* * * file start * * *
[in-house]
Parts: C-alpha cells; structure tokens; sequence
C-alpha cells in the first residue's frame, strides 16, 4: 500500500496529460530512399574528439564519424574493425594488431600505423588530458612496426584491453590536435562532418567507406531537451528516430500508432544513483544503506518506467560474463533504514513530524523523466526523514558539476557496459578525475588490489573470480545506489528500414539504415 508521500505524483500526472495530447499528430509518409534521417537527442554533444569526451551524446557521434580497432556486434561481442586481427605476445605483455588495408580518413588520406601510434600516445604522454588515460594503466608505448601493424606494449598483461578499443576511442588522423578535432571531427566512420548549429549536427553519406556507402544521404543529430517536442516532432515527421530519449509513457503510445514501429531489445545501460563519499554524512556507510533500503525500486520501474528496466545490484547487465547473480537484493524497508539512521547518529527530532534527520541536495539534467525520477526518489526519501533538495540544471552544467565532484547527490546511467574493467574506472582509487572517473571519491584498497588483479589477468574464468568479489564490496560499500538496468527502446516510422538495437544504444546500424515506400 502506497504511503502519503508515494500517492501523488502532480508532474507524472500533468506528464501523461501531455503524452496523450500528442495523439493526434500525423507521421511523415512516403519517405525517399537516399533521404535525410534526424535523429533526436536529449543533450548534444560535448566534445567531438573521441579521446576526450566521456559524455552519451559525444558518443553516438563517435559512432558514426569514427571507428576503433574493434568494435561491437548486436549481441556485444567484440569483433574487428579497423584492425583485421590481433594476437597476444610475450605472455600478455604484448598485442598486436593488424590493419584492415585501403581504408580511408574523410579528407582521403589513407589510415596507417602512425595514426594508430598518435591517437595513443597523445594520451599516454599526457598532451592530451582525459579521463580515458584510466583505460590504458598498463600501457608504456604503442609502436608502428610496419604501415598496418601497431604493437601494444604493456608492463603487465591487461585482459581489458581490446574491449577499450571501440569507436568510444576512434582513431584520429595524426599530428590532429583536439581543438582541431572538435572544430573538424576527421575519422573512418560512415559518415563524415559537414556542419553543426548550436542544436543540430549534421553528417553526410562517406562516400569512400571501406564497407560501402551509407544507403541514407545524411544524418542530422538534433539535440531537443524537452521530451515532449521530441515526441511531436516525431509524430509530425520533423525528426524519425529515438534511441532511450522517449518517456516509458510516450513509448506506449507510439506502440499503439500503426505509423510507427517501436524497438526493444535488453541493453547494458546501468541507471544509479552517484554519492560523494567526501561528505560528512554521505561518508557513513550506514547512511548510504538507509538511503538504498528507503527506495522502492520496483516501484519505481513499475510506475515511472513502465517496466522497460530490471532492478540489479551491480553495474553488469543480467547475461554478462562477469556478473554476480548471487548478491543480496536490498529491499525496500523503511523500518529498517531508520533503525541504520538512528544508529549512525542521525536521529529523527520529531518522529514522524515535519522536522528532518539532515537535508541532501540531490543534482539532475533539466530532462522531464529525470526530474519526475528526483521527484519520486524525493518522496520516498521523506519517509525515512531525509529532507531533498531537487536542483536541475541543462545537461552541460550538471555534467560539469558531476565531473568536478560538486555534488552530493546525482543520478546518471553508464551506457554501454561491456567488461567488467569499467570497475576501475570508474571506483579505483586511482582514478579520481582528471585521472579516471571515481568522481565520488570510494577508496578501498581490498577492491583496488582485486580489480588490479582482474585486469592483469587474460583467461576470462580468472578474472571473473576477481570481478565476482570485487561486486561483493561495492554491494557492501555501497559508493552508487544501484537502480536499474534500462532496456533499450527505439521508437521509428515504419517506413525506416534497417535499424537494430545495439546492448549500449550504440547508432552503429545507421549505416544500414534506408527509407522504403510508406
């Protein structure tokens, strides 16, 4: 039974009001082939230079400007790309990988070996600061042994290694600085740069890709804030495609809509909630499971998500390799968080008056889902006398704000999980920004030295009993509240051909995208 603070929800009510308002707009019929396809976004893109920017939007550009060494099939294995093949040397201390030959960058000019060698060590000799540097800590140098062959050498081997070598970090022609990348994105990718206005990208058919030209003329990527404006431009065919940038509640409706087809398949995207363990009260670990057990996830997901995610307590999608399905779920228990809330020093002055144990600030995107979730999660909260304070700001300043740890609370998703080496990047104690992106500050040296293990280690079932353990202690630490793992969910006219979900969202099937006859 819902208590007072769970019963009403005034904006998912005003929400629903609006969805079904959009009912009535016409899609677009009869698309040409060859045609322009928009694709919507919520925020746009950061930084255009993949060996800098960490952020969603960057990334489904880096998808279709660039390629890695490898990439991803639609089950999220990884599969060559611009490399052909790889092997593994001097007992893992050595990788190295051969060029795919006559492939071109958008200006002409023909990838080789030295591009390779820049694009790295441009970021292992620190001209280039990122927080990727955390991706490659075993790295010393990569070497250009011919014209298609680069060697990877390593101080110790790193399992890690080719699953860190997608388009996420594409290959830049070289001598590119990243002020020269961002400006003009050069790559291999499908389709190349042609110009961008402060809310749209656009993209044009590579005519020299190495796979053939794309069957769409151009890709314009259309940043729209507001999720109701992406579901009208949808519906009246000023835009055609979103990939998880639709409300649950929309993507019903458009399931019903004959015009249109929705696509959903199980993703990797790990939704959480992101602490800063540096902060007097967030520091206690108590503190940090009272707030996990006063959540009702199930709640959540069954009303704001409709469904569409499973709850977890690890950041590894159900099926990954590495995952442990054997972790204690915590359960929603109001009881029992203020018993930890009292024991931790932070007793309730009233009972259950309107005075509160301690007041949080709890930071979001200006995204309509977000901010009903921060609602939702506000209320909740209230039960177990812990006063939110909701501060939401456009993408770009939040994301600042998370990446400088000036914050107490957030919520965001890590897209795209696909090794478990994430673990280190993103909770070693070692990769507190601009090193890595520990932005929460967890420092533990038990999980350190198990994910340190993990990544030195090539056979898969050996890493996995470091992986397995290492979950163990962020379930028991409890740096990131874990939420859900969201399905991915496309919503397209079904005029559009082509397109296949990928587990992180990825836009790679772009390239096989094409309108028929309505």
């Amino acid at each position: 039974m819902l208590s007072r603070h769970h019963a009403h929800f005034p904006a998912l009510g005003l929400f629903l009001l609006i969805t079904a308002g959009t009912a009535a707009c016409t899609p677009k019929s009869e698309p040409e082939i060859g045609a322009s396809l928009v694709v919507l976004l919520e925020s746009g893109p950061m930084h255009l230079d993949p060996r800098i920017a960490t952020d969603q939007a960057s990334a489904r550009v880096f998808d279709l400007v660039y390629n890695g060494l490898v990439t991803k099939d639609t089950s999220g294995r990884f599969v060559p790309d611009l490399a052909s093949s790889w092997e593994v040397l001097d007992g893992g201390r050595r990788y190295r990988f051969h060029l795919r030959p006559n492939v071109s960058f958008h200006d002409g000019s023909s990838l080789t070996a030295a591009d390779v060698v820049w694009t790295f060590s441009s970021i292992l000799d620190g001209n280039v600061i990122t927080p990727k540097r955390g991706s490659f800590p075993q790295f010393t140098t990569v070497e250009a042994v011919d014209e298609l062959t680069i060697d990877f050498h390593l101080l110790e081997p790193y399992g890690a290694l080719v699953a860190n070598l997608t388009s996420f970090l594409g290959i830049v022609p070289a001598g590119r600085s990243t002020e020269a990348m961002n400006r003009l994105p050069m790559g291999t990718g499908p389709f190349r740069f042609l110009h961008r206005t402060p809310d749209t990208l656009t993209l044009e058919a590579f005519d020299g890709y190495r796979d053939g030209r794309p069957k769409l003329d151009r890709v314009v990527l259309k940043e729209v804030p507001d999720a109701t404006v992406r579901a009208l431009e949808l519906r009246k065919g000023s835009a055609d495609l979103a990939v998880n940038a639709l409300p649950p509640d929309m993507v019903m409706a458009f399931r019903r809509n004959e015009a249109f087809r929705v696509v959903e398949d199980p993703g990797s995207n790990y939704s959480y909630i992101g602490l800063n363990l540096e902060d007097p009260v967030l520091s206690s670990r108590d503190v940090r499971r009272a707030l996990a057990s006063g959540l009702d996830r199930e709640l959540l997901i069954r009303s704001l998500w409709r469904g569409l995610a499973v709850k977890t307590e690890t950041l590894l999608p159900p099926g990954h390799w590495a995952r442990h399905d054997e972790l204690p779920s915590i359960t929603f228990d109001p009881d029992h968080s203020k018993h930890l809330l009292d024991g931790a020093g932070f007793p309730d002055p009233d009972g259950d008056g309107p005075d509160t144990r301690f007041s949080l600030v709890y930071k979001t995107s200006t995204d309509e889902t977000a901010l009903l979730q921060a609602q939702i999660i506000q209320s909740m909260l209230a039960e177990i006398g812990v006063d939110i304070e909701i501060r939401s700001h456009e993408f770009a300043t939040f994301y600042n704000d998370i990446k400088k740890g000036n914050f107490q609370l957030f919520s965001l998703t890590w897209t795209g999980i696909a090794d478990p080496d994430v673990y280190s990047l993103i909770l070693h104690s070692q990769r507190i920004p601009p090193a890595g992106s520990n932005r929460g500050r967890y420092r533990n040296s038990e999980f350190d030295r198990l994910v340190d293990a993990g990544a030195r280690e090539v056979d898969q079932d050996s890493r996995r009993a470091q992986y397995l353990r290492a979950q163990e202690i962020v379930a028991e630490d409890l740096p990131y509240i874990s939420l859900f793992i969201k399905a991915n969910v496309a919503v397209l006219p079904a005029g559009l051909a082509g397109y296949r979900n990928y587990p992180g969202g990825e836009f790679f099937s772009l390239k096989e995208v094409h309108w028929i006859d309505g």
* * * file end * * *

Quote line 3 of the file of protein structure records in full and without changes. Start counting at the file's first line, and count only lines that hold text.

C-alpha cells in the first residue's frame, strides 16, 4: 500500500496529460530512399574528439564519424574493425594488431600505423588530458612496426584491453590536435562532418567507406531537451528516430500508432544513483544503506518506467560474463533504514513530524523523466526523514558539476557496459578525475588490489573470480545506489528500414539504415 508521500505524483500526472495530447499528430509518409534521417537527442554533444569526451551524446557521434580497432556486434561481442586481427605476445605483455588495408580518413588520406601510434600516445604522454588515460594503466608505448601493424606494449598483461578499443576511442588522423578535432571531427566512420548549429549536427553519406556507402544521404543529430517536442516532432515527421530519449509513457503510445514501429531489445545501460563519499554524512556507510533500503525500486520501474528496466545490484547487465547473480537484493524497508539512521547518529527530532534527520541536495539534467525520477526518489526519501533538495540544471552544467565532484547527490546511467574493467574506472582509487572517473571519491584498497588483479589477468574464468568479489564490496560499500538496468527502446516510422538495437544504444546500424515506400 502506497504511503502519503508515494500517492501523488502532480508532474507524472500533468506528464501523461501531455503524452496523450500528442495523439493526434500525423507521421511523415512516403519517405525517399537516399533521404535525410534526424535523429533526436536529449543533450548534444560535448566534445567531438573521441579521446576526450566521456559524455552519451559525444558518443553516438563517435559512432558514426569514427571507428576503433574493434568494435561491437548486436549481441556485444567484440569483433574487428579497423584492425583485421590481433594476437597476444610475450605472455600478455604484448598485442598486436593488424590493419584492415585501403581504408580511408574523410579528407582521403589513407589510415596507417602512425595514426594508430598518435591517437595513443597523445594520451599516454599526457598532451592530451582525459579521463580515458584510466583505460590504458598498463600501457608504456604503442609502436608502428610496419604501415598496418601497431604493437601494444604493456608492463603487465591487461585482459581489458581490446574491449577499450571501440569507436568510444576512434582513431584520429595524426599530428590532429583536439581543438582541431572538435572544430573538424576527421575519422573512418560512415559518415563524415559537414556542419553543426548550436542544436543540430549534421553528417553526410562517406562516400569512400571501406564497407560501402551509407544507403541514407545524411544524418542530422538534433539535440531537443524537452521530451515532449521530441515526441511531436516525431509524430509530425520533423525528426524519425529515438534511441532511450522517449518517456516509458510516450513509448506506449507510439506502440499503439500503426505509423510507427517501436524497438526493444535488453541493453547494458546501468541507471544509479552517484554519492560523494567526501561528505560528512554521505561518508557513513550506514547512511548510504538507509538511503538504498528507503527506495522502492520496483516501484519505481513499475510506475515511472513502465517496466522497460530490471532492478540489479551491480553495474553488469543480467547475461554478462562477469556478473554476480548471487548478491543480496536490498529491499525496500523503511523500518529498517531508520533503525541504520538512528544508529549512525542521525536521529529523527520529531518522529514522524515535519522536522528532518539532515537535508541532501540531490543534482539532475533539466530532462522531464529525470526530474519526475528526483521527484519520486524525493518522496520516498521523506519517509525515512531525509529532507531533498531537487536542483536541475541543462545537461552541460550538471555534467560539469558531476565531473568536478560538486555534488552530493546525482543520478546518471553508464551506457554501454561491456567488461567488467569499467570497475576501475570508474571506483579505483586511482582514478579520481582528471585521472579516471571515481568522481565520488570510494577508496578501498581490498577492491583496488582485486580489480588490479582482474585486469592483469587474460583467461576470462580468472578474472571473473576477481570481478565476482570485487561486486561483493561495492554491494557492501555501497559508493552508487544501484537502480536499474534500462532496456533499450527505439521508437521509428515504419517506413525506416534497417535499424537494430545495439546492448549500449550504440547508432552503429545507421549505416544500414534506408527509407522504403510508406